Thursday, May 24, 2007

KDnuggets 2007 Poll

The frenzy surrounding the annual software poll KDnuggets is finally over. The results are available at:

Data Mining / Analytic Software Tools (May 2007)

A number of statistical issues have been raised regarding this particular survey, but I will highlight only one here: The survey now includes separate counts for votes cast by people who voted for a single item, and those who voted for multiple items. Partially, this is in response to "get out the vote" efforts made by some vendors.

Anyway, some interesting highlights:

1. Free tools made a good showing. In the lead among free tools: Yale (103 votes).
2. "Your Own Code" (61 votes) did respectably well.
3. Despite not having data mining-specific components, MATLAB (30 votes), which is my favorite tool, was more popular than a number of well-known commercial data mining tools.

Monday, May 07, 2007

Quotes from Moneyball

I know it took me too long to do it, but I finally have read through Moneyball and thoroughly enjoyed it. There are several quotes from it that I thought captures aspects of the data mining attitude I think should be adopted.

On a personal note, I suppose my fascination with data analysis started when I was playing baseball in Farm League, and later with playing Strat-o-matic baseball. I received all the 1972 teams, and proceeded to try to play every team's complete schedule--needless to say, I didn't get too far. But more than playing the games, what I enjoyed most of all was computing the statistics and listing the leaders in the hitting and pitching categories. Once a nerd, always a nerd...

Here is the first quote:

Intelligence about baseball statistics had become equated in the public mind with the ability to recite arcane baseball stats. What [Bill] James's wider audience had failed to understand was that the statistics were beside the point. The point was understanding; the point was to make life on earth just a bit more intelligible; and that point, somehow, had been lost. 'I wonder,' James wrote, 'if we haven't become so numbed by all these numbers that we are no longer capable of truly assimilating any knowledge which might result from them.'

Friday, May 04, 2007

PMML Deployment

I posted this question on IT Toolbox, but thought I'd post it here as well.

I'm working on a project where the company wants to score
model(s) in real time (transactional type data). They also would
like to remain vendor-independent. With these in mind, they have
considered using PMML. However, they are having a hard time
finding vendors that have a Scoring Engine that runs PMML (many
software products have this, if you want to use those products).
We want a standalone option so no matter what tool is used to be
the models, we can just drop in the PMML code and run it.

I've discussed the options of running source code (C or Java),
but they also want to be able to update models on the fly
without a recompile.

Anyone have experiences with PMML in production out there?

Tuesday, May 01, 2007

Comparison of Algorithms at PAKDD2007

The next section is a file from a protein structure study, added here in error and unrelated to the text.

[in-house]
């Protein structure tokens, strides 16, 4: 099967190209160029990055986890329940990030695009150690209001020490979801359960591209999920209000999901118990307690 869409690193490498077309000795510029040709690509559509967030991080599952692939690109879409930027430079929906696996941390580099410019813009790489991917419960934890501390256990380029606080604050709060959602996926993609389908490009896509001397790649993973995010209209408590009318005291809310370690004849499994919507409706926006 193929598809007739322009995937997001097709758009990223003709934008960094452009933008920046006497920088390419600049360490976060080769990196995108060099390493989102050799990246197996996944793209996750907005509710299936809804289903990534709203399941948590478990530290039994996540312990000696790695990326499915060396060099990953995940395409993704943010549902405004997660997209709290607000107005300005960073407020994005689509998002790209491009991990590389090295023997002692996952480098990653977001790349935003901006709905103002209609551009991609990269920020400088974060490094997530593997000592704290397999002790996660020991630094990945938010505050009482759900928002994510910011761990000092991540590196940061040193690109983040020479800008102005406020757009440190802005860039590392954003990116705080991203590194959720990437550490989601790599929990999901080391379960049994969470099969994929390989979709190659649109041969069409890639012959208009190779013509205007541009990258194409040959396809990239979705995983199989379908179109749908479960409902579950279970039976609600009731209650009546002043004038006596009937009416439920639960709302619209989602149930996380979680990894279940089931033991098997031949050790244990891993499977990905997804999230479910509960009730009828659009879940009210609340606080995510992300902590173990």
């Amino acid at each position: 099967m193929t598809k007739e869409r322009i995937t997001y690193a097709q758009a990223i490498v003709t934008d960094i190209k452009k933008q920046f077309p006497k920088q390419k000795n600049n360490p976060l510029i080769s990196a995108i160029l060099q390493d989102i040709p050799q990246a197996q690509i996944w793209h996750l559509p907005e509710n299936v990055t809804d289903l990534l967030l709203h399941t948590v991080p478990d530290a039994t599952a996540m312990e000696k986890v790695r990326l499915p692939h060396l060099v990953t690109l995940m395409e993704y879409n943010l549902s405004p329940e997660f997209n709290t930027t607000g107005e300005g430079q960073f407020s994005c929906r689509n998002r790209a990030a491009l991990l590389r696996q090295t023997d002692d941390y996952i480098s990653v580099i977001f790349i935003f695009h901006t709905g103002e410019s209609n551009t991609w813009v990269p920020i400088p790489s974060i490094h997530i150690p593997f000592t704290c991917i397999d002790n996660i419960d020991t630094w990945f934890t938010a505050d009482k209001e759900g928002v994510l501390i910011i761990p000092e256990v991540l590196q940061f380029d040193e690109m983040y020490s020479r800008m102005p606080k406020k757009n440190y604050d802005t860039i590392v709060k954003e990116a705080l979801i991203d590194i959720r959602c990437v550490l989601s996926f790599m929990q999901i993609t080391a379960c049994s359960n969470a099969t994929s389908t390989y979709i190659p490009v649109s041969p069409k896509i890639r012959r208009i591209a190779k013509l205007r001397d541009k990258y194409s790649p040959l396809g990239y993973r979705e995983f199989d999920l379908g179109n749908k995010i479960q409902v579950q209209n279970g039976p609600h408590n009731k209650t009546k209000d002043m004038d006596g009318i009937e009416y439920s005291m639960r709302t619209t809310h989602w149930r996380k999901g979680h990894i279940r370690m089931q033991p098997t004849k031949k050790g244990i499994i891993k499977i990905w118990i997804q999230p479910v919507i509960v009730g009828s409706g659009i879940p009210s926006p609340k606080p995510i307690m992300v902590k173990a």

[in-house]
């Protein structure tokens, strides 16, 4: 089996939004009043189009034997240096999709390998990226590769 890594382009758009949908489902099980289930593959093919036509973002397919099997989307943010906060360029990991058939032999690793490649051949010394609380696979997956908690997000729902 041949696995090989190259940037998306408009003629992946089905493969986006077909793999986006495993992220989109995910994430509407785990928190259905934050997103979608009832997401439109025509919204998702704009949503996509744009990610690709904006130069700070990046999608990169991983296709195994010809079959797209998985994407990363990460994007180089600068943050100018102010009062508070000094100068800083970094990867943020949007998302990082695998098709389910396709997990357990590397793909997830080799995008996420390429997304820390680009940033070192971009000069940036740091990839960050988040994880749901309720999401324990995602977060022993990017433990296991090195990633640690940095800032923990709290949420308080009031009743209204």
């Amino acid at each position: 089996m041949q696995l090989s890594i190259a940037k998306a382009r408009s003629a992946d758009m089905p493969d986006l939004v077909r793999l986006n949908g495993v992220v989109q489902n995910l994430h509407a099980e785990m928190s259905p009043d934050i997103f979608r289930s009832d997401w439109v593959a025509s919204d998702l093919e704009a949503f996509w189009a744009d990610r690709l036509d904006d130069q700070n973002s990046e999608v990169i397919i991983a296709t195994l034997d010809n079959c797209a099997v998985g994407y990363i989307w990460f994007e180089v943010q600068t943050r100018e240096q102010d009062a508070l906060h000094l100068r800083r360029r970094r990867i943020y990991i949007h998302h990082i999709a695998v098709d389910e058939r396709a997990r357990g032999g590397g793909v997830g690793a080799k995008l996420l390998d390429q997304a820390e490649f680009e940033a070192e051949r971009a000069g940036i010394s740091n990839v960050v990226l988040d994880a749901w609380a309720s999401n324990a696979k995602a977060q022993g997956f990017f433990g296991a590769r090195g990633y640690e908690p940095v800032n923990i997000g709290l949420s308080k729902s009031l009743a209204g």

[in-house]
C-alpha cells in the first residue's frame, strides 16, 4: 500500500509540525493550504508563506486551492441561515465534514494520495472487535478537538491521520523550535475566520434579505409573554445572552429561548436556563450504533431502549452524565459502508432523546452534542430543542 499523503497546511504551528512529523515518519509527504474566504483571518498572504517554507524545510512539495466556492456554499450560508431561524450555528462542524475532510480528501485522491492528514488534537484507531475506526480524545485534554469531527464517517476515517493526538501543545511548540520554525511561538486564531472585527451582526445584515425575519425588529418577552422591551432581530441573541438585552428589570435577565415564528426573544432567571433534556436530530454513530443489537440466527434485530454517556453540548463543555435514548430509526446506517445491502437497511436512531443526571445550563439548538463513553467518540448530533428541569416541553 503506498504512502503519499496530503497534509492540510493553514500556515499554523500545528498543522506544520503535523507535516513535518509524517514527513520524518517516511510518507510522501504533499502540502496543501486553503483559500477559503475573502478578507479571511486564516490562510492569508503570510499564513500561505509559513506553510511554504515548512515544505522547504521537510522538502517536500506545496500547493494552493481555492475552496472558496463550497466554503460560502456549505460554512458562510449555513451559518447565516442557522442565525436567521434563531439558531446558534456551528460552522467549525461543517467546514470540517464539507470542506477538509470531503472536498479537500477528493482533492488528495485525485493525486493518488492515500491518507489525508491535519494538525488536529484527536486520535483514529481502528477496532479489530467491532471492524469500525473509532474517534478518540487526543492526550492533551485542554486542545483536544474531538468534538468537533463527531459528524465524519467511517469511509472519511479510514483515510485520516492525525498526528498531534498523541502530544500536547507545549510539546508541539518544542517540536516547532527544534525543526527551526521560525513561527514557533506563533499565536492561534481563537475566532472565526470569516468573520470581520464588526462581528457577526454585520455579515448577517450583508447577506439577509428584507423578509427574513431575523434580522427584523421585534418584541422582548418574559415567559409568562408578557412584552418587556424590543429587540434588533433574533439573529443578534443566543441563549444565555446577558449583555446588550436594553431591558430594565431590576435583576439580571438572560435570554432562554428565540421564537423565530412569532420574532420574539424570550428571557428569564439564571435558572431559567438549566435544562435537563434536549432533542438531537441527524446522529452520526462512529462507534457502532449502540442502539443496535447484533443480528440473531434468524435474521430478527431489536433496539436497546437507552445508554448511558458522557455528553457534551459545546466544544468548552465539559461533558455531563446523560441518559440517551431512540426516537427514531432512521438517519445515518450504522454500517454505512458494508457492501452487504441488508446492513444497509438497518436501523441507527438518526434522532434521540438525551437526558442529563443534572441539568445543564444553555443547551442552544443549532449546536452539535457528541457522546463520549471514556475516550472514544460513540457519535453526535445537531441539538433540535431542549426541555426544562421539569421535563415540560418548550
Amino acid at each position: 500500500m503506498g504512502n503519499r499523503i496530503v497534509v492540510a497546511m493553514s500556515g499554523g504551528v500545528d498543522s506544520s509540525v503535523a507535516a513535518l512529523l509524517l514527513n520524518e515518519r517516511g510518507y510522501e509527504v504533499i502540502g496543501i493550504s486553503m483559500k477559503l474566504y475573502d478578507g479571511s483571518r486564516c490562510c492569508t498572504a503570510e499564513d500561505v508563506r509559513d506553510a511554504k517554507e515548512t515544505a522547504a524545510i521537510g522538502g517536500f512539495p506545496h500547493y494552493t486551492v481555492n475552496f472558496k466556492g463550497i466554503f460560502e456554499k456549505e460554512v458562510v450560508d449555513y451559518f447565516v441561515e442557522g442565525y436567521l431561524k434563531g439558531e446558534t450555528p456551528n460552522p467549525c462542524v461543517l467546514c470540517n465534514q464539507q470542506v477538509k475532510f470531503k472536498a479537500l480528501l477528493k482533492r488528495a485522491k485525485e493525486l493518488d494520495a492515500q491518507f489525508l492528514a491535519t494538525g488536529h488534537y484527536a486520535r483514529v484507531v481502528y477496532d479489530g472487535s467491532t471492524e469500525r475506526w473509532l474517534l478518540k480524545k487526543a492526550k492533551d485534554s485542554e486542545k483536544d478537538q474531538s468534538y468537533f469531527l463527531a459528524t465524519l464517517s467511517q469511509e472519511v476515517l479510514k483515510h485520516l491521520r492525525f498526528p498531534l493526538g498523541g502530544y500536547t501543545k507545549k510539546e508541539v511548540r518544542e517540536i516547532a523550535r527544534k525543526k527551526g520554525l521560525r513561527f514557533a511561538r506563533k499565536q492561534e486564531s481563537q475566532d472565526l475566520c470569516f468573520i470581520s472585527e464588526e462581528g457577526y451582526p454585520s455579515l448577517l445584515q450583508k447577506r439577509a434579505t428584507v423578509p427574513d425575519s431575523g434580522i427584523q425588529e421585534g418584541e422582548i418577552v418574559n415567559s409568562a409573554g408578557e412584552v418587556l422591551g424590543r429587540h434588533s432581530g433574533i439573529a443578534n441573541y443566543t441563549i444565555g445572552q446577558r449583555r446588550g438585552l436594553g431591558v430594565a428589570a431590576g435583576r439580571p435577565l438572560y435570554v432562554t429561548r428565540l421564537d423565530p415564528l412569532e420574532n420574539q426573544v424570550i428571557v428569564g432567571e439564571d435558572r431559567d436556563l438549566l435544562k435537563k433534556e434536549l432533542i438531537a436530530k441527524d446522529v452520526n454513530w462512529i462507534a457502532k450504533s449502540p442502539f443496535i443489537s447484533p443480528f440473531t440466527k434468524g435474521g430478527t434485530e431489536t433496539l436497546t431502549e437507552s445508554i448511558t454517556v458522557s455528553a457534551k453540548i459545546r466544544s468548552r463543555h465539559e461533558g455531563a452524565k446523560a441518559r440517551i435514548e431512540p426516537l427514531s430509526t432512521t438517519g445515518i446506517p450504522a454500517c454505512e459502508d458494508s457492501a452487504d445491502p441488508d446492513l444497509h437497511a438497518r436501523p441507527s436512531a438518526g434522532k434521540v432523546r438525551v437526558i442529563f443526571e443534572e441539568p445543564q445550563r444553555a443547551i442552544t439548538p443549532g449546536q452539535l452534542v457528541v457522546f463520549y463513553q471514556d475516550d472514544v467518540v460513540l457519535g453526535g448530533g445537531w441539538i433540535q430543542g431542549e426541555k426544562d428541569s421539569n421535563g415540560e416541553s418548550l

At the link in the title are the results from the 11th Pacific-Asia Knowledge Discovery and Data Mining conference (PAKDD 2007). The dataset for the competition was a cross-seller dataset, but that is not of interest to me here. The interesting this is these: which algorithms did the best, and were they significantly different in their performance?

A note about the image in the post: I took the results, sorted by area under the ROC curve (AUC). The results already had color coded the groups of results (into winners, top 10 and top 20)--I changed the colors to make them more legible. I also added red-bold text to the algorithm implementations that included an ensemble (note that after I did this, I discovered that the winning Probit model was also an ensemble).

And, for those who don't want to look at the image, the top four models were as follows:

AUC.......Rank...Modeling Technique
70.01%.....1.....TreeNet + Logistic Regression
69.99%.....2.....Probit Regression
69.62%.....3.....MLP + n-Tuple Classifier

First, note that all four winners used ensembles, but ensembles of 3 different algorithms: Trees (Treenet), neural networks, and probits. The differences between these results are quite small (arguably not significant, but more testing would have to take place to show this). The conclusion I draw from this then is that the ensemble is more important than the algorithm; so long as there are good predictors, variation in data used to build the models, and sufficient diversity in predictions issued by the individual models.

I have not yet looked at the individual results to see how much preprocessing was necessary for each of the techniques, however I suspect that less was needed for the TreeNet models just because of the inherent characteristics of CART-styled trees in handling missing data, outliers, and categorical/numeric data.

Second, and related to the first, is this: while I still argue that generally speaking, trees are less accurate than neural networks or SVMs, ensembles level the playing field. What surprised me the most was that logistic regression or Probit ensembles performed as well as they did. This wasn't because of the algorithm, but rather because I haven't yet been convinced that Probits or Logits consistently work well in ensembles. This is more evidence that they do (though I need to read further how they were constructed to be able to comment on why they did as well as they did).